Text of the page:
One of the more unsavory aspects of my job is annual attendance at the state fair to schmooze and (hopefully) recruit students. It’s kind of a long haul, to be honest, sitting in a tent for however many days and trying not to laugh at the mullets, which are on display in shocking number and variety. (I find the she-mullet, or demi-poodle, to be the most disturbing. Your mileage may vary.) You also have to keep yourself from leaping up in outrage when some parent says something along the lines of “You ain’t never goin’ to no college anyways.”
So I always reward myself with a trip to one of the better restaurants in the area and eat lots and drink wine and generally relax with a book, because they know how to deal with single patrons and not make them feel like they’ve got some kind of communicable virus that might infect the other happy diners with despair. The book is key, because it indicates seriousness of purpose, that you don’t feel like being rushed, and that you’re capable of entertaining yourself without a companion.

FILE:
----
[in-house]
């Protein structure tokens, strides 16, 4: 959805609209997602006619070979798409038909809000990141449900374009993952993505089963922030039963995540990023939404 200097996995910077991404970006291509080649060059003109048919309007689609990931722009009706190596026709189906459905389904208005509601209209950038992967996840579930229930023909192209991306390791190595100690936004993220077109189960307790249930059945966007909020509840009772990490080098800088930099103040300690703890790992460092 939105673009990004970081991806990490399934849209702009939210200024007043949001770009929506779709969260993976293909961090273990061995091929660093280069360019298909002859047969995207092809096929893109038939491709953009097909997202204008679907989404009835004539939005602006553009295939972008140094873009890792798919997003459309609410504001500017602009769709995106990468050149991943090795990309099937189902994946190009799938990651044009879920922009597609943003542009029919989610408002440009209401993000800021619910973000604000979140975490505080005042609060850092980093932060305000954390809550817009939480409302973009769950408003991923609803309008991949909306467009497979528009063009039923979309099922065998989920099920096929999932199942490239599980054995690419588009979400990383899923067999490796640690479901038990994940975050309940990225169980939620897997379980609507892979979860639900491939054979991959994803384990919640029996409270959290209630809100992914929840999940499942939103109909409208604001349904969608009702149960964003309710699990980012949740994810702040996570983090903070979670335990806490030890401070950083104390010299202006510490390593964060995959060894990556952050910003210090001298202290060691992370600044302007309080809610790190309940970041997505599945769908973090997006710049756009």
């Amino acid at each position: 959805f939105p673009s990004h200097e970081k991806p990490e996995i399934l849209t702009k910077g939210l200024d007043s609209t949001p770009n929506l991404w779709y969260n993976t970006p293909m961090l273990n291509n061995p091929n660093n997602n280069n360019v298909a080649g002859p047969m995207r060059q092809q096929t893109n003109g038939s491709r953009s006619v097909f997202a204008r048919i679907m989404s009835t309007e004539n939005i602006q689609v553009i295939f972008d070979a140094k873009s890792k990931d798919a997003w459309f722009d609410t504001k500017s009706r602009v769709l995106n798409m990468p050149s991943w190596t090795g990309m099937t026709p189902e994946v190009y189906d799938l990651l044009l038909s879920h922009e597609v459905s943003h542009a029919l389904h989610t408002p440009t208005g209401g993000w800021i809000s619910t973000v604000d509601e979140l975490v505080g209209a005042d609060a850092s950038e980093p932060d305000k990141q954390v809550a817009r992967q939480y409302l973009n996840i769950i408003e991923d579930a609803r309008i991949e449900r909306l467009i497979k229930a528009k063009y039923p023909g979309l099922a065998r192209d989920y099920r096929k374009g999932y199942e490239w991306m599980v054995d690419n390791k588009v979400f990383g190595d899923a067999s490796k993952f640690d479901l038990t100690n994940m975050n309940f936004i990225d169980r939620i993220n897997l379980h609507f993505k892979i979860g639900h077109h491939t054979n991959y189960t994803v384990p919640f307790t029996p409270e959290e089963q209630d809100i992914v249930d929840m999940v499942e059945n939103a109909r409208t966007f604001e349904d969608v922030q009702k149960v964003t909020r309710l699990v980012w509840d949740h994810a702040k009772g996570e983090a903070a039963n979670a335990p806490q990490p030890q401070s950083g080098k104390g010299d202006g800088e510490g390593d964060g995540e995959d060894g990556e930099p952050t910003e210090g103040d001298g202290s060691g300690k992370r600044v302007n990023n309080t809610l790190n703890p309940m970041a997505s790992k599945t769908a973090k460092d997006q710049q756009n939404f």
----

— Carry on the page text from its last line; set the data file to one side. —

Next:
This year I forgot the book. Never again.
There was another single diner seated near me, and he couldn’t have been nicer, but he obviously had heard the despair virus rumor, so he kept trying to engage me in conversation. And, to be honest, the whole trip down here has been about cheerfully engaging strangers in conversation, which is not my best event under any circumstances, so I wasn’t in a rush to contaminate my reward dinner with more of the same.
But what am I supposed to do? Be some icy bastard with this guy who’s really friendly and has the best of intentions? It’s not like I’m on-line, for pity’s sake.
So chat I did, but he had this weird timing, in that he’d ask a question right when I was biting into something, and he’d be really loud and jovial, and it would startle me, so I bit my tongue about four times. I bit my tongue really, really hard, and it definitely affected the flavor or my dinner choices.
Never forget the book.